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The infamous 18th century pornographer, Donatien-Alphonse-François, Marquis de Sade (Geoffrey Rush) is languishing in jail. Although middle aged, he remains defiant and takes humanism to its most extreme conclusion: ‘If it is in my nature to be cruel, then that is my natural morality’. He manages to smuggle his writings out of jail with the help of the laundress, Madeleine (Kate Winslet), and resists attempts by the prison’s boss-priest, Coulmier (Joaquin Phoenix) to reform. He also resists the more violent forms of reform meted out by the King’s messenger, Dr Royer-Collard (Michael Caine); he will never be silenced – nor, more to the point, his writing quills quietened.

Review by Andrew L. Urban:
Outrageous and sometimes bordering on brilliant, sometimes on silly, Quills is nevertheless an engaging film, its subject as perverse as Hannibal Lecter, equally depraved, and of an equally towering intellect. Geoffrey Rush makes the Marquis de Sade a foppish figure, decadent, determined, desperate and devilishly deranged. Funny, even. His is a performance of great dynamics and quite theatrical, but it still works on the screen, partly because he is just a very good actor, partly because the period and this character allow him that oversize performance. Still, the film generates a tone reminiscent of a circus boasting freaks at whom we gaze with benign amazement. We are dragged to de Sade’s bosom, as it were, enjoined to his crusade of guilty pleasures even as these become life threatening and sexually violent. (The film tones this latter element down, but it is there.) 

This jokey mood – especially in the first half – together with some of the silly, melodramatic propositions such as de Sade writing lengthy works using his own blood and later, excrement, reduce the film’s credibility and hence its potential impact. But many sequences are scorchingly entertaining with the bravado of their writing and execution, much aided by a full blooded production design. The intellectual and moral battle that de Sade wages is transformed into a crusade for free speech purely by say-so. It reminds me of the man refused a visa to Australia because he propagated Holocaust-denial propaganda. Where does one man’s freedom of speech turn into another man’s moral poison? Quills plays on this question but doesn’t quite nail the matter. Perhaps there are champions of free speech with more going for them.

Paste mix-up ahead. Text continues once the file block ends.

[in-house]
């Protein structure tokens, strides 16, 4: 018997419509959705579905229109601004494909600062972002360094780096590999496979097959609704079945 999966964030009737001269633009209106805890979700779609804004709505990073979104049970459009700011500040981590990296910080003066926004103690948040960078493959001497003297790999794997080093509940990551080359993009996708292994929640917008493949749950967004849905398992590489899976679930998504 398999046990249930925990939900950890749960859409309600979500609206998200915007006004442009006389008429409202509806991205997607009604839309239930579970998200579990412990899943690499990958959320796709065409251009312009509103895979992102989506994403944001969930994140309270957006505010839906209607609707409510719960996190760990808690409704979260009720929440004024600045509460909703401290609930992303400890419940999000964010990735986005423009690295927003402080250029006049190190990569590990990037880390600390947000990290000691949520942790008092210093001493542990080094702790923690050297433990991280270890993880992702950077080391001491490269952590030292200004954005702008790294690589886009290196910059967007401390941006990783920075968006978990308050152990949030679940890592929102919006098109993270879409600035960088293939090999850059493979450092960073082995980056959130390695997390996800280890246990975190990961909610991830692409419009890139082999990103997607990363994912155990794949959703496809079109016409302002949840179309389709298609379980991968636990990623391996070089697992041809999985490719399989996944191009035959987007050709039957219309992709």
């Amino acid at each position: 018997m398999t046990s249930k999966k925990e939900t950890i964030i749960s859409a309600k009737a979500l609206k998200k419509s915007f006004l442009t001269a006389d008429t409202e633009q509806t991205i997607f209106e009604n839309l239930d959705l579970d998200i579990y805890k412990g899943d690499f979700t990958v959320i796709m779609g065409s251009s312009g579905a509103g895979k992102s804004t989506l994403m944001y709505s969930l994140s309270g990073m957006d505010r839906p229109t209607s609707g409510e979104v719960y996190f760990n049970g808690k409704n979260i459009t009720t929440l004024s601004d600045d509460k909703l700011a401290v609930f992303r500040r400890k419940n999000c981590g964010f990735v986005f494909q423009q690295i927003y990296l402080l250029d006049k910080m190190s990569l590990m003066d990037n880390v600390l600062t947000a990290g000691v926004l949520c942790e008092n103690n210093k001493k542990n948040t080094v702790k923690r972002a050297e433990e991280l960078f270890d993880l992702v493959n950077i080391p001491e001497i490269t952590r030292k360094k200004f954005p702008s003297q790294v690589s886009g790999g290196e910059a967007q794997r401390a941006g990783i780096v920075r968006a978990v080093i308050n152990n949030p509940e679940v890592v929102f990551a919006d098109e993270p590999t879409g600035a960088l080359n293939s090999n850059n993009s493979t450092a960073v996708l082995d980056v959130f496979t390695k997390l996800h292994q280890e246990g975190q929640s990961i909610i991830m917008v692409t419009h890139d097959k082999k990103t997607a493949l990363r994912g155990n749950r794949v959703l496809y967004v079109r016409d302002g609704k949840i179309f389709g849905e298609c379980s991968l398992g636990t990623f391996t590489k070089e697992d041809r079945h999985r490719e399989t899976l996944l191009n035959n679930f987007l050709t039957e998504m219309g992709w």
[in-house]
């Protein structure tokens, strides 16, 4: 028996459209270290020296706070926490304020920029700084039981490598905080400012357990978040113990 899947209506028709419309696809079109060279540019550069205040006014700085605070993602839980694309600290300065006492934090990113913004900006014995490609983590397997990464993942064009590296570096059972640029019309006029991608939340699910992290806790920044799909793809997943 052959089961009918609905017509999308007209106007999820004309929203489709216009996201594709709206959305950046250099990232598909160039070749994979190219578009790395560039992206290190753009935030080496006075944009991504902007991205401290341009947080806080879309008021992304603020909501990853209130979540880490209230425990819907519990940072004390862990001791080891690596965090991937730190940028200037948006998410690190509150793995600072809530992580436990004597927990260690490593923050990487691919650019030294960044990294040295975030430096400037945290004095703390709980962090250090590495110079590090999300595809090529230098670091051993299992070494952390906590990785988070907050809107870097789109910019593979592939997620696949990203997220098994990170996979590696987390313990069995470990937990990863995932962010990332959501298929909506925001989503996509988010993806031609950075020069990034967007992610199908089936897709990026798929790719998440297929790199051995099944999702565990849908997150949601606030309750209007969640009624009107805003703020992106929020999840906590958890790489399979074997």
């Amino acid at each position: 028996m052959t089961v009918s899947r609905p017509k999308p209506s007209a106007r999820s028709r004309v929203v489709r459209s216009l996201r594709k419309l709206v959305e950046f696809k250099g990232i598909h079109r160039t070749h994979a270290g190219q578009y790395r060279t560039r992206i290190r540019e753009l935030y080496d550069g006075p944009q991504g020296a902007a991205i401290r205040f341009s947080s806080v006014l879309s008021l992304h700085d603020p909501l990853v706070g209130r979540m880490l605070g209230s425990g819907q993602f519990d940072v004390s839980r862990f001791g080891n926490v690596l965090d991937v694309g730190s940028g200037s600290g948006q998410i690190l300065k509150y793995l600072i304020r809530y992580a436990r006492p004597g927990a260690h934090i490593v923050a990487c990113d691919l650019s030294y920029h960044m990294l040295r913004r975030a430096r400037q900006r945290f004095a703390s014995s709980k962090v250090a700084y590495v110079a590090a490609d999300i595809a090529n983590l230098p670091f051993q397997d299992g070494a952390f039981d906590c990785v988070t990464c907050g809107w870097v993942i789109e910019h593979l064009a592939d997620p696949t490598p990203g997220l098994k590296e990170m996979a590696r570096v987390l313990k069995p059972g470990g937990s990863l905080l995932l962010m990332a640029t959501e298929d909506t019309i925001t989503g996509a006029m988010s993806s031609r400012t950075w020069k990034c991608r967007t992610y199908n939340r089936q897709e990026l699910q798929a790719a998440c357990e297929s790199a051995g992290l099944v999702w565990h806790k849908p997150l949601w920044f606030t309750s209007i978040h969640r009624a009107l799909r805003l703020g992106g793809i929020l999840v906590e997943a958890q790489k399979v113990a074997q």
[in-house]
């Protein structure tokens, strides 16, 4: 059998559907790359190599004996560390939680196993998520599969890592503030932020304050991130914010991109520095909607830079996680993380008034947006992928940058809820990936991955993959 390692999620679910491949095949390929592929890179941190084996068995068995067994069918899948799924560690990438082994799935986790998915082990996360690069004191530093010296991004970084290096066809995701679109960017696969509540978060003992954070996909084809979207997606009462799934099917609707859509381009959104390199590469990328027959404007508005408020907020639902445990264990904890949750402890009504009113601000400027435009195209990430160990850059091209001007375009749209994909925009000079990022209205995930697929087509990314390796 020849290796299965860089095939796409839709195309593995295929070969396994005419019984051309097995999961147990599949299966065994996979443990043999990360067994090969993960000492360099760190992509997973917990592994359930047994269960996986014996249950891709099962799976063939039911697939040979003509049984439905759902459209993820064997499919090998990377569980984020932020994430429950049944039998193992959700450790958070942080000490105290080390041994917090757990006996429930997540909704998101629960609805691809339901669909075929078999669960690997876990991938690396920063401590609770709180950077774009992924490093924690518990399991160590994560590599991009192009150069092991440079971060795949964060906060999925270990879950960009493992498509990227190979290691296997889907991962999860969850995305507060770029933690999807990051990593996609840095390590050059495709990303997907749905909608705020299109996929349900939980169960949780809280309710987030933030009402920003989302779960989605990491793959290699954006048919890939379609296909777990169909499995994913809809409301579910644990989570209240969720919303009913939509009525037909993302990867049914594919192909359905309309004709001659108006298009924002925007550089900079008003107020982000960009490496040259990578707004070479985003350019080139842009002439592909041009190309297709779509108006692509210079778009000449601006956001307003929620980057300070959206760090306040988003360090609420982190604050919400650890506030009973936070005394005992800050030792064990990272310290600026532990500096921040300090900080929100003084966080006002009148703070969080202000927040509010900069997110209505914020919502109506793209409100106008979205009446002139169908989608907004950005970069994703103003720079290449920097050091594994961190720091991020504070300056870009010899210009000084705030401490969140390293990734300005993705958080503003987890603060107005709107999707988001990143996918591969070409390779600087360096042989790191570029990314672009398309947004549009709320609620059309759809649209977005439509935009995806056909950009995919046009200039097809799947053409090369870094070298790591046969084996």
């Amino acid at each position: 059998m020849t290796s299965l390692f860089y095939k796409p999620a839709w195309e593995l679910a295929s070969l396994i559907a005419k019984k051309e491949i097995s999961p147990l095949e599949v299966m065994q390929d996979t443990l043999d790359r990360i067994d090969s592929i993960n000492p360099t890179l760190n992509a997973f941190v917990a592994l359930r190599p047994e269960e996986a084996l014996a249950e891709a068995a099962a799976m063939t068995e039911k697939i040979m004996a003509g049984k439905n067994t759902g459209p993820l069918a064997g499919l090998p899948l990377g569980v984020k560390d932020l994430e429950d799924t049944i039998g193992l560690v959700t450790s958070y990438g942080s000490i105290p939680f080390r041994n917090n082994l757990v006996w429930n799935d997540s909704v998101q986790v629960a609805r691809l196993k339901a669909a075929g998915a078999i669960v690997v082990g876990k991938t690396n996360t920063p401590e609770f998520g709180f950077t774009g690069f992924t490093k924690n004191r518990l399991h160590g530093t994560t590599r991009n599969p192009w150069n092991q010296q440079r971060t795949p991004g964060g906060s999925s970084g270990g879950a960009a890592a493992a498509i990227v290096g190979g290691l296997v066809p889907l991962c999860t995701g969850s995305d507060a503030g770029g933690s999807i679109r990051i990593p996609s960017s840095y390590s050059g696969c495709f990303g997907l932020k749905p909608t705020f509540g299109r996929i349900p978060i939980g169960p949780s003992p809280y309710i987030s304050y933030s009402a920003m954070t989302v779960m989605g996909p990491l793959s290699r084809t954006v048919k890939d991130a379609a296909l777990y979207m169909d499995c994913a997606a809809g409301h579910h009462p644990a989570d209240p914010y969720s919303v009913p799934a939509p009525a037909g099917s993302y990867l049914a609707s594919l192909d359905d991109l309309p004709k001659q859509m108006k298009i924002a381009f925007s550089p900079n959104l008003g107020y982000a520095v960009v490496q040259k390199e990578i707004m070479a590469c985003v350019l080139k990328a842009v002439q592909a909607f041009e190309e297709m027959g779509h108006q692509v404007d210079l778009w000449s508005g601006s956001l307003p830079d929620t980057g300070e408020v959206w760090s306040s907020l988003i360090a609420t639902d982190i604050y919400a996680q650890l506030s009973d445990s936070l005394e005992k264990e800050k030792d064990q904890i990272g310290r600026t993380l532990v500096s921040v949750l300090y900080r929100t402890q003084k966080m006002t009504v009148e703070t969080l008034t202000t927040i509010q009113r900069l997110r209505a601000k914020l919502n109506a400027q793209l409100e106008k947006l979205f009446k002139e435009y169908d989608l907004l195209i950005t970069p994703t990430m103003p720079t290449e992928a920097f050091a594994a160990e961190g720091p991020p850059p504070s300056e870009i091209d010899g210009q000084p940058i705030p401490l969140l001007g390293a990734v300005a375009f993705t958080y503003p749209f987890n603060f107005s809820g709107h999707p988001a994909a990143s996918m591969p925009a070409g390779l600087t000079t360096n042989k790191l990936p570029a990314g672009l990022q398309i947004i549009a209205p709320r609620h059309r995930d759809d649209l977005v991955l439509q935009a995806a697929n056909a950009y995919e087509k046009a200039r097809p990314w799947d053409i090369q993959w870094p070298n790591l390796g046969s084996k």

This is a perfect film for DVD, with its rich, period setting and its eccentric central character; technically satisfying on DVD, it is also supported by a handful of features which, while rounded and informative, fall into the common trap of repetitive inserts and overlays from the film itself. This standard doco approach simply wearies the DVD viewer, no matter how well it’s done. Better to keep the features short and illustrate from the film sparingly. The approach still smacks of tv doco objectives of teasing us to see the film. 

The exception to this is the feature, Dressing the Part, which relies less on the clip insert and more on genuine extra material.

There is erudite and intelligent commentary, however, by writer Doug Wright, who – in the absence of director Philip Kaufman – fills in wherever he can on the filmmaking aspects as well as the screenplay issues. He has the good sense, what’s more, to shut up if he has nothing worthwhile to say. This is the additional material that makes the DVD worthwhile.

Published October 10, 2002

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CAST: Geoffrey Rush, Kate Winslet, Joaquin Phoenix, Michael Caine

DIRECTOR: Philip Kaufman

RUNNING TIME: 124 minutes


SPECIAL FEATURES: Marquis on the Marquee; Creating Charenton; Dressing the Part; Theatrical Trailers; Commentary by screenwriter Doug Wright; Stills Gallery of production artefacts; Fact and Film

DVD DISTRIBUTOR: Fox Home Entertainment

DVD RELEASE: August 13, 2002

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